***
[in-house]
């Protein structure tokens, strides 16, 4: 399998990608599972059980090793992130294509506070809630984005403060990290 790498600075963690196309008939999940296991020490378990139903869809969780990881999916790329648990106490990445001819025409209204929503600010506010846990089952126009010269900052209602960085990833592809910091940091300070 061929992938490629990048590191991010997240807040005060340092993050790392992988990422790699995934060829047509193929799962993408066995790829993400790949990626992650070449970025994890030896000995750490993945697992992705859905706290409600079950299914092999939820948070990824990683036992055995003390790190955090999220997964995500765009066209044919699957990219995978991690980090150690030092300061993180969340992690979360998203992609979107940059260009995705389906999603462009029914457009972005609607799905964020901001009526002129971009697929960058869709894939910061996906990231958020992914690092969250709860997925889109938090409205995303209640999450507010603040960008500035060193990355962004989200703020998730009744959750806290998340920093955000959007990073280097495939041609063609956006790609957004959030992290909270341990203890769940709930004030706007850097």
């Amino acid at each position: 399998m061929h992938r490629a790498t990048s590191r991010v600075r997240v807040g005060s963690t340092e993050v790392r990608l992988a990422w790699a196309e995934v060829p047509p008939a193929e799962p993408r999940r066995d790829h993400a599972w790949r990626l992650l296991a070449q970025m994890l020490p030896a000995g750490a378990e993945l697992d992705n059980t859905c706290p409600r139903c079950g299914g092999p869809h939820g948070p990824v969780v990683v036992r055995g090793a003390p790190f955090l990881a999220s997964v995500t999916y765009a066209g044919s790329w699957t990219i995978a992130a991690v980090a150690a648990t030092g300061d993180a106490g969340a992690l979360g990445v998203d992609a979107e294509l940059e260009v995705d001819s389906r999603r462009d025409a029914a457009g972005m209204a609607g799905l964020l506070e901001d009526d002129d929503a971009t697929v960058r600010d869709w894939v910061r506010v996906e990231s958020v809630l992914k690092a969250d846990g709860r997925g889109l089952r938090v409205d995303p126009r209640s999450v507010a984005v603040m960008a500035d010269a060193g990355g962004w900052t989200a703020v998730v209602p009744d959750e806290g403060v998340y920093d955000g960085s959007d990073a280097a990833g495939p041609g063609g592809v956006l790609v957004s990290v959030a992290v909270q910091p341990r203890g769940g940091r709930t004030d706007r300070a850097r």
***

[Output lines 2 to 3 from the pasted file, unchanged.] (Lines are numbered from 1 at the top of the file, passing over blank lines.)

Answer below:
């Protein structure tokens, strides 16, 4: 399998990608599972059980090793992130294509506070809630984005403060990290 790498600075963690196309008939999940296991020490378990139903869809969780990881999916790329648990106490990445001819025409209204929503600010506010846990089952126009010269900052209602960085990833592809910091940091300070 061929992938490629990048590191991010997240807040005060340092993050790392992988990422790699995934060829047509193929799962993408066995790829993400790949990626992650070449970025994890030896000995750490993945697992992705859905706290409600079950299914092999939820948070990824990683036992055995003390790190955090999220997964995500765009066209044919699957990219995978991690980090150690030092300061993180969340992690979360998203992609979107940059260009995705389906999603462009029914457009972005609607799905964020901001009526002129971009697929960058869709894939910061996906990231958020992914690092969250709860997925889109938090409205995303209640999450507010603040960008500035060193990355962004989200703020998730009744959750806290998340920093955000959007990073280097495939041609063609956006790609957004959030992290909270341990203890769940709930004030706007850097």
């Amino acid at each position: 399998m061929h992938r490629a790498t990048s590191r991010v600075r997240v807040g005060s963690t340092e993050v790392r990608l992988a990422w790699a196309e995934v060829p047509p008939a193929e799962p993408r999940r066995d790829h993400a599972w790949r990626l992650l296991a070449q970025m994890l020490p030896a000995g750490a378990e993945l697992d992705n059980t859905c706290p409600r139903c079950g299914g092999p869809h939820g948070p990824v969780v990683v036992r055995g090793a003390p790190f955090l990881a999220s997964v995500t999916y765009a066209g044919s790329w699957t990219i995978a992130a991690v980090a150690a648990t030092g300061d993180a106490g969340a992690l979360g990445v998203d992609a979107e294509l940059e260009v995705d001819s389906r999603r462009d025409a029914a457009g972005m209204a609607g799905l964020l506070e901001d009526d002129d929503a971009t697929v960058r600010d869709w894939v910061r506010v996906e990231s958020v809630l992914k690092a969250d846990g709860r997925g889109l089952r938090v409205d995303p126009r209640s999450v507010a984005v603040m960008a500035d010269a060193g990355g962004w900052t989200a703020v998730v209602p009744d959750e806290g403060v998340y920093d955000g960085s959007d990073a280097a990833g495939p041609g063609g592809v956006l790609v957004s990290v959030a992290v909270q910091p341990r203890g769940g940091r709930t004030d706007r300070a850097r």